Admittedly, I did encounter a few issues. Need for Speed failed to render a distant texture for a moment and characters in Killer Instinct did not immediately show when selecting their portrait, but being able to jump right into a game is still a fantastic feeling and is worth the extra space taken up on the hard drive.
Of course, each game looks different and you can read more about how each one runs in their individual reviews, but even at this very early stage in development, the visual power of the Xbox One is very impressive. Killer Instinct may have gone a bit overboard here, but the sheer amount of particle effects present when performing some of the more advanced combos was outstanding. The visual acuity that developers have been able to put into these games shows a great deal of power, and it’s only going to get better as they become more comfortable with the hardware.
I’m going to be that guy here and I’m going to directly compare the One to the PS4 in terms of pure power. And, regardless of what some people may think, right now they are dead even. If you’re concerned with buying one console over the other simply due to graphical power, you cannot go wrong with either system. Time will tell if one is able to break away due to any number of reasons, but at the time of this writing they are absolutely identical.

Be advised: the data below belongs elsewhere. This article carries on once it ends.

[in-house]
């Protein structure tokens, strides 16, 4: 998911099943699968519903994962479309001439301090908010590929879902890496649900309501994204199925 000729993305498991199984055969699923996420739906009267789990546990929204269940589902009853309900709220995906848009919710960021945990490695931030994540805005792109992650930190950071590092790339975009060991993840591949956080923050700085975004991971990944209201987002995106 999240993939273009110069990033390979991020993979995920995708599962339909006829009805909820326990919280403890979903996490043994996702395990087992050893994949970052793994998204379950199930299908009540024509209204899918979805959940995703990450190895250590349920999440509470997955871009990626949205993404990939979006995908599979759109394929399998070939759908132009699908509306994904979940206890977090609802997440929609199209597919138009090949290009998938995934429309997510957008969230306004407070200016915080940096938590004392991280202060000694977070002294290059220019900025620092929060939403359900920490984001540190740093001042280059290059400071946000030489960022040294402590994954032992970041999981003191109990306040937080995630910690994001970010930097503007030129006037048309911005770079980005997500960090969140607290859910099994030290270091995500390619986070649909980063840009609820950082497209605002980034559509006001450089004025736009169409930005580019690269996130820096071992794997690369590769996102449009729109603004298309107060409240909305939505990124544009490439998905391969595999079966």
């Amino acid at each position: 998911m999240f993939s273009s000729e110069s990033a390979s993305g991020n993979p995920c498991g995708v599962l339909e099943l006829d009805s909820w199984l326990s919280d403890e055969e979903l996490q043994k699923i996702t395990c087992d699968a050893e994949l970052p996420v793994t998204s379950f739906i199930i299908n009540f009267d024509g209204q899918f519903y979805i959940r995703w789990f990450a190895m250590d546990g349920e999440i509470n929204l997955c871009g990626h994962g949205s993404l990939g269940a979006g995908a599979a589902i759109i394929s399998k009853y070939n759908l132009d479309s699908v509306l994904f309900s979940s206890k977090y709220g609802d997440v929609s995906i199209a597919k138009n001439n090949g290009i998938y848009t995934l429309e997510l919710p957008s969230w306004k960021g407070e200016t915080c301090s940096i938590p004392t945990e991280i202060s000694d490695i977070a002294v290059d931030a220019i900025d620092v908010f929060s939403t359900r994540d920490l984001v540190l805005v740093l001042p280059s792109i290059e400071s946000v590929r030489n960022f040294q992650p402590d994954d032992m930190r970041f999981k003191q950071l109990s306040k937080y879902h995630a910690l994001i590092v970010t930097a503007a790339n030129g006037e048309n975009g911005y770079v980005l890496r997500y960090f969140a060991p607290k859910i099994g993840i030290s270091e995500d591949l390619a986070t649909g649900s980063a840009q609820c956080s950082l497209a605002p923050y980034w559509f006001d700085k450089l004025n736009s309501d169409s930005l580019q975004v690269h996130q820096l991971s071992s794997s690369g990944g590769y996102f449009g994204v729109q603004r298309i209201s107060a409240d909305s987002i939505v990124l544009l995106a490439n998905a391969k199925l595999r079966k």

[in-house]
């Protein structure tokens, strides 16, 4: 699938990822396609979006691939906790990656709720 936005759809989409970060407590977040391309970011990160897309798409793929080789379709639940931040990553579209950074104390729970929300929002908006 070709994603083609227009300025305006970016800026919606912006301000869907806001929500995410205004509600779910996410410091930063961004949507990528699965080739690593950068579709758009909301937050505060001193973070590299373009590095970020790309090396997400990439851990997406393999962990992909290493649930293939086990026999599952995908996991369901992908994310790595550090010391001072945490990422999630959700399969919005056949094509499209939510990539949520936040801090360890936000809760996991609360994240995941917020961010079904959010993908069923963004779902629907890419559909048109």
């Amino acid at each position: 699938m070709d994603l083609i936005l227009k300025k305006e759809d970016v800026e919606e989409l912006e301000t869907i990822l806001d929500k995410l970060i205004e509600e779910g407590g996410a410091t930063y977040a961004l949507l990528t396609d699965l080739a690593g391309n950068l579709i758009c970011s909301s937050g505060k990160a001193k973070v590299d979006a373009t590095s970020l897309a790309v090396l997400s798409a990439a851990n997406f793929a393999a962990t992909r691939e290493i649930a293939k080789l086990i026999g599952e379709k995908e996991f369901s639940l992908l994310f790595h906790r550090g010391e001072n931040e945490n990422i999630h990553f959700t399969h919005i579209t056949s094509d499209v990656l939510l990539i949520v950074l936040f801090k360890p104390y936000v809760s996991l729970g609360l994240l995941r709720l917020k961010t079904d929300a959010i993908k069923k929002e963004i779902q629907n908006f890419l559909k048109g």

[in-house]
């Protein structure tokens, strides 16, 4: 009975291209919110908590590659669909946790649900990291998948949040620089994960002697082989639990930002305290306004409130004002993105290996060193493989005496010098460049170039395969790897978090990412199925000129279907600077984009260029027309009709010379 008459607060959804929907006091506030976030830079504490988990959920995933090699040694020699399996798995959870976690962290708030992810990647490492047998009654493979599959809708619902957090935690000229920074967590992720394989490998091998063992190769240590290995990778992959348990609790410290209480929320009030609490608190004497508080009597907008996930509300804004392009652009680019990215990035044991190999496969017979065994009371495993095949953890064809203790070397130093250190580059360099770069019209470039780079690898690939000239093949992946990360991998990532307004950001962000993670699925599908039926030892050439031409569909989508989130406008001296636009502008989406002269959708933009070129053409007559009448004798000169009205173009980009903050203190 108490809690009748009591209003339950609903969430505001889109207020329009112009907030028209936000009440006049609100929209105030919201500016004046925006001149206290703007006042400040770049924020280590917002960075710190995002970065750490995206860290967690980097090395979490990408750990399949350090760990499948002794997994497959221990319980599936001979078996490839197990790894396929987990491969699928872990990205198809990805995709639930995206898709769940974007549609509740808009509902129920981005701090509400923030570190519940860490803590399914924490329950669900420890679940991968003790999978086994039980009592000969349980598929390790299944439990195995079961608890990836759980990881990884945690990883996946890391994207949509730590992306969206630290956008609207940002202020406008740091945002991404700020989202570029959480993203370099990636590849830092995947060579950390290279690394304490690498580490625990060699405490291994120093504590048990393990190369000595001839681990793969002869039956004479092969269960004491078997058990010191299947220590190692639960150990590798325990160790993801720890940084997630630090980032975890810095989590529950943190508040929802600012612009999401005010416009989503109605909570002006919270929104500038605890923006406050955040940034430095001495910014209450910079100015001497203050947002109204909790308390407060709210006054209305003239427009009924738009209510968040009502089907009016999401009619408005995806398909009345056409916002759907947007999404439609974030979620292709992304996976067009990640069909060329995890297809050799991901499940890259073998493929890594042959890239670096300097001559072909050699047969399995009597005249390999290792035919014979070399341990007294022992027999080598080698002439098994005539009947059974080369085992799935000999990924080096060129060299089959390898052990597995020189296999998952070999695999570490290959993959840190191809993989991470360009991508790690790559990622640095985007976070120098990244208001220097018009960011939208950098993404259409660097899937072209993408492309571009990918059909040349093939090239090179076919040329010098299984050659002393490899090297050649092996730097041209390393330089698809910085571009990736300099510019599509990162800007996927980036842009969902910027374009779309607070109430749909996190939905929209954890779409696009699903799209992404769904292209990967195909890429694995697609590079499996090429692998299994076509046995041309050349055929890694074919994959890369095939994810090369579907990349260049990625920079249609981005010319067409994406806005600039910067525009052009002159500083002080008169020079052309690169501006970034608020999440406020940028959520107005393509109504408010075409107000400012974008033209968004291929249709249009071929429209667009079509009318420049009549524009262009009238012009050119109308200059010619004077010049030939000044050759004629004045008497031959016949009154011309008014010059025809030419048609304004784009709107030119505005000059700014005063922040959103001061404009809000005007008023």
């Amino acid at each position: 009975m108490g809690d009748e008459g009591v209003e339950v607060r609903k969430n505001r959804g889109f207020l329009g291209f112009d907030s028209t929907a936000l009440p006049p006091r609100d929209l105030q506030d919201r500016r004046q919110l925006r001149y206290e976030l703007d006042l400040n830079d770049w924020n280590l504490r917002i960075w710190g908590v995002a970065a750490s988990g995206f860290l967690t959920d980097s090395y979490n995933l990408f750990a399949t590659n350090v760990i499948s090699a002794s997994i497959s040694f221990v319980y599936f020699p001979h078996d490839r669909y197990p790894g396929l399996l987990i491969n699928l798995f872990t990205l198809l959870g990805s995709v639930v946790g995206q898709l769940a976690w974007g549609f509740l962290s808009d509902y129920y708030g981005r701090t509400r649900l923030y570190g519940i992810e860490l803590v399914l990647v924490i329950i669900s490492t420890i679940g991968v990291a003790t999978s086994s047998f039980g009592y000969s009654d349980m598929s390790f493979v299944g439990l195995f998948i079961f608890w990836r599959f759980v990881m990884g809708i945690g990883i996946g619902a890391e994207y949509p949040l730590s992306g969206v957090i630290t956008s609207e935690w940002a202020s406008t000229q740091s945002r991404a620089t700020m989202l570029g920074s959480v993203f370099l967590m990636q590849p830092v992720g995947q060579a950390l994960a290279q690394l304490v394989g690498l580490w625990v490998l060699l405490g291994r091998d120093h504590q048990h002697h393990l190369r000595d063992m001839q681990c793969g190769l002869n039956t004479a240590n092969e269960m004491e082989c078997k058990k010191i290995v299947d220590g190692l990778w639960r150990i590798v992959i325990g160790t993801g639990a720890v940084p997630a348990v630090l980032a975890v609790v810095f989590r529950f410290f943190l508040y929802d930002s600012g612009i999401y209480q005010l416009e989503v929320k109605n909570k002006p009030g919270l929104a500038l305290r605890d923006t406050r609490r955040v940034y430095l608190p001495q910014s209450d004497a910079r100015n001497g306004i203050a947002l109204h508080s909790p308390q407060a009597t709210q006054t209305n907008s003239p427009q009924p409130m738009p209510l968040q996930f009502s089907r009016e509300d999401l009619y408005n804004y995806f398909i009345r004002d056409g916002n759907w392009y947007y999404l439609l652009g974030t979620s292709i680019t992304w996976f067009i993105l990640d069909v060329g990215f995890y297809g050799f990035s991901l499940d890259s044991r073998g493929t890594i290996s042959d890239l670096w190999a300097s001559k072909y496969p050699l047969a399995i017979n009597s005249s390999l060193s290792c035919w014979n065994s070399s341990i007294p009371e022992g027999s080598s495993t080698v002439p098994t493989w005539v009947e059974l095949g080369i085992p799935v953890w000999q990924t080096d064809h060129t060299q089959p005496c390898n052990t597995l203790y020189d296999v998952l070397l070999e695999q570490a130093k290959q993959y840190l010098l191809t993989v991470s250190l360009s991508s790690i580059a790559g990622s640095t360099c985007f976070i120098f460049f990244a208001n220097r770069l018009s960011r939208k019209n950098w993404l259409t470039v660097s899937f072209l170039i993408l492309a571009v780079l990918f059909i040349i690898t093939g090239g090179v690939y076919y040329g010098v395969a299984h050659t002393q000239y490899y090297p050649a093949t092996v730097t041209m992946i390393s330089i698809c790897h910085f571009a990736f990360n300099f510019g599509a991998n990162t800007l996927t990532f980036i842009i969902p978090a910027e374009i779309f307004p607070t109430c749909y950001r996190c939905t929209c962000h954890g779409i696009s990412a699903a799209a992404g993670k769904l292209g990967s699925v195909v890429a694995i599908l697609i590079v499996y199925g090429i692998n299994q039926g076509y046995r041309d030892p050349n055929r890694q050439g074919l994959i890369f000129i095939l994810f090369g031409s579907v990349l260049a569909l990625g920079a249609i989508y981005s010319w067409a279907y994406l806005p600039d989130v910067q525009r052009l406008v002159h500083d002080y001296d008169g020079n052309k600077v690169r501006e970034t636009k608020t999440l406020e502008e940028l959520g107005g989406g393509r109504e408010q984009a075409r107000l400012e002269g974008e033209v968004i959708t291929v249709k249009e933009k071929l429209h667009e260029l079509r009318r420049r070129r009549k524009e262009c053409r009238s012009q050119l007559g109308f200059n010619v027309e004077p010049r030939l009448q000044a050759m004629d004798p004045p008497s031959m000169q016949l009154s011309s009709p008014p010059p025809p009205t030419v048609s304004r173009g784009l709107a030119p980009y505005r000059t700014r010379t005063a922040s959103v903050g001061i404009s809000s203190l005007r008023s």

Part Six: Conclusion
At the end of the day, you’re reading this review to answer one simple question. “Should I buy an Xbox One?” I hate to use this cop out answer, but I’d say that it depends. The Xbox One definitely deserves a place in your home, but just not right now.
At the current time, it’s very hard for me to honestly state that there’s a need to buy either next-gen console. With each system only really having one “must play “ title each (Dead Rising 3 and Resogun, respectively) and a lack of true console selling features, it’s hard to justify buying in right now. Once the holiday season is over and we start seeing fresh games released, that may change. But at the current moment, I don’t feel that purchasing either system is a necessity.
Buying an Xbox One now is less about buying a gaming system and is more about buying potential. There is a massive amount of potential here waiting to be unleashed, and I won’t be shocked to see the One have massive commercial success down the road. With a better selection of games and more apps available to be downloaded, the Xbox One will no doubt become a powerhouse in the gaming industry.
Personally, I’m extremely happy with the system so far, and I don’t think you’d go wrong buying in now if you don’t feel like waiting. I think our very own Jonathan Lack stated it best in his PS4 review. “We are coming off the best and most creatively rich generation in video game history – whether the next one can match it has yet to be seen.” He stated that the Playstation 4 is one hell of a start, and now that we’ve been able to have hands on time with both systems, the future definitely looks bright for gamers.